Jyotishmoy Borah and Niranjan Karak

11.1 Introduction 369

11.2 Synthesis of Dendritic Polymers 372

11.3 Characterization 385

11.4 Properties 391

11.5 Applications 398

11.6 Conclusion 403

References 404

Part 3: Advanced Structures and Properties 413

12 Theoretical Investigation of Superconducting State Parameters of Bulk Metallic Glasses 415
Aditya M. Vora

12.1 Introduction 415

12.2 Computational Methodology 417

12.3 Results and Discussion 421

12.4 Conclusions 434

References 434

13 Macroscopic Polarization and Thermal Conductivity of Binary Wurtzite Nitrides 439
Bijaya Kumar Sahoo

13.1 Introduction 440

13.2 The Macroscopic Polarization 441

13.3 Effective Elastic Constant, C44 442

13.4 Group Velocity of Phonons 443

13.5 Phonon Scattering Rates 444

13.6 Thermal Conductivity of InN 445

13.7 Summary 449

References 450

14 Experimental and Theoretical Background to Study Materials 453
Arnab De, Manika Dewan and Subho Mozumdar

14.1 Quasi-Elastic Light Scattering (Photon Correlation Spectroscopy) 453

14.2 Transmission Electron Microscopy (TEM) 456

14.3 Scanning Electron Microscopy [2] 457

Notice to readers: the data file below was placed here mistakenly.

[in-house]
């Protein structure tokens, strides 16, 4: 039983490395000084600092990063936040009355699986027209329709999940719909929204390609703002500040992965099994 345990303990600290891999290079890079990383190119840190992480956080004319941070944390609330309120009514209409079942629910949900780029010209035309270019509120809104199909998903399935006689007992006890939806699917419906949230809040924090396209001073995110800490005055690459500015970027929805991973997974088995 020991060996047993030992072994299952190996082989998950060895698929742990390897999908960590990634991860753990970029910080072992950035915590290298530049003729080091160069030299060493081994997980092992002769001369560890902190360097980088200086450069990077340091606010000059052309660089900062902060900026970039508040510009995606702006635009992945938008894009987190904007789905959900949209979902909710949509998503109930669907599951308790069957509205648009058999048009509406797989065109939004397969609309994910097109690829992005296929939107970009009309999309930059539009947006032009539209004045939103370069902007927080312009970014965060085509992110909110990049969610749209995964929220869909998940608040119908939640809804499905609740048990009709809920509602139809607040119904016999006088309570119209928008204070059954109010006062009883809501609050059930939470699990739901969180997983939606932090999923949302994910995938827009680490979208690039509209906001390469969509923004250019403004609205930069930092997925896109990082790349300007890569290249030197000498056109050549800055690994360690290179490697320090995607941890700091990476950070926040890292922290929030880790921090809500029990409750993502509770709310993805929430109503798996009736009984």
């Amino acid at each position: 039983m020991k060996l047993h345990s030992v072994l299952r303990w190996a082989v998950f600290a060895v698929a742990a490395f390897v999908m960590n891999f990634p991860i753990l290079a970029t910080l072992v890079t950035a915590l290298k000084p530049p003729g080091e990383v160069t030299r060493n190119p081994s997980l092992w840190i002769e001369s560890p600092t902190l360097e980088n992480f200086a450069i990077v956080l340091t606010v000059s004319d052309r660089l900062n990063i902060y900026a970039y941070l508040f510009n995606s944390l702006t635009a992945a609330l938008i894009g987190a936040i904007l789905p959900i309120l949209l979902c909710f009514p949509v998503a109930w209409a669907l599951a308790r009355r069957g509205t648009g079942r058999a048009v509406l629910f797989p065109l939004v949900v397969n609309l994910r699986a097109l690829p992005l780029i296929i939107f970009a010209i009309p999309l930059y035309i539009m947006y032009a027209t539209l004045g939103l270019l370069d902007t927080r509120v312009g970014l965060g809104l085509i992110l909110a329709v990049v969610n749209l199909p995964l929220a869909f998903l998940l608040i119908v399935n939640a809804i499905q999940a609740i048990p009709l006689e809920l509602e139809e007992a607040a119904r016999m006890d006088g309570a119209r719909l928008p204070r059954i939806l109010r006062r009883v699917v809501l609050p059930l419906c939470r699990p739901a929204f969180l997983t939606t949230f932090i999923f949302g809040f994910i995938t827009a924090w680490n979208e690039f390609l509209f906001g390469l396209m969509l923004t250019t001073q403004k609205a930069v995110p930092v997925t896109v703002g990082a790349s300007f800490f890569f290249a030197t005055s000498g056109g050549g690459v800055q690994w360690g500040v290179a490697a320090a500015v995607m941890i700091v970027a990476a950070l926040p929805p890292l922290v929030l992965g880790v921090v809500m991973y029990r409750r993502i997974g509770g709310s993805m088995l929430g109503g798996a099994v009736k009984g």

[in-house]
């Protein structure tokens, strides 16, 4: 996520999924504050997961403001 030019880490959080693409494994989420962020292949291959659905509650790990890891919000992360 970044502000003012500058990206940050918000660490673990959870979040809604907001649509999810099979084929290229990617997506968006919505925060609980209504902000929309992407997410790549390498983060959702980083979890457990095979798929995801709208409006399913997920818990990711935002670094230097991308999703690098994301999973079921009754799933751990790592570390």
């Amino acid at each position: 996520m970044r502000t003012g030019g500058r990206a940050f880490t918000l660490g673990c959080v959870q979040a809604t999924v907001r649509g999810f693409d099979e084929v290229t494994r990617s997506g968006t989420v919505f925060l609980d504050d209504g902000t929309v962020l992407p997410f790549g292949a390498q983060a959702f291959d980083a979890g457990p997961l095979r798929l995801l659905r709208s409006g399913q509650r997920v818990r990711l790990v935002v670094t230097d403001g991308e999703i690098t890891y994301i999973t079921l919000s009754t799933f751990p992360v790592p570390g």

14.4 X-ray Diffraction (XRD) 459

14.5 UV-visible Spectroscopy 461

14.6 FT-IR Spectroscopy 462

14.7 NMR Spectroscopy 463

14.8 Mass Spectrometry 464

14.9 Vibrating Sample Magnetometer 465

References 466

15 Graphene and Its Nanocomposites for Gas Sensing Applications 467
Parveen Saini, Tapas Kuila, Sanjit Saha and Naresh Chandra Murmu

15.1 Introduction 468

15.2 Principles of Chemical Sensing by Conducting Nanocomposite Materials 470

15.3 Synthesis of Graphene and Its Nanocomposites 472

15.4 Characterization of Graphene and Its Nanocomposites 473

15.5 Chemical Sensing of Graphene and Its Nanocomposites 477

15.6 Conclusion and Future Aspects 493

Acknowledgements 494

References 494

Index 501

About the Author

Ashutosh Tiwari is an Associate Professor at theBiosensors and Bioelectronics Centre, Linkoping University,Sweden; Editor-in-Chief, Advanced Materials Letters andAdvanced Materials Reviews; Secretary General, InternationalAssociation of Advanced Materials; a materials chemist and also adocent in applied physics at Linkoping University, Sweden. Hehas published more than 350 articles, patents, and conferenceproceedings in the field of materials science and technology andhas edited/authored about twenty books on the advancedstate-of-the-art of materials science. He is a founding member ofthe Advanced Materials World Congress and the Indian MaterialsCongress. Mustafa M. Demir received his PhD degree fromSabanc University, Turkey, in 2004. From 2004 to 2007 he wasa postdoctoral fellow at the Max Planck Institute of PolymerResearch, Mainz, Germany. He then moved to Izmir Institute ofTechnology, Turkey, where he is now Chairman of the Department ofMaterials Science and Engineering.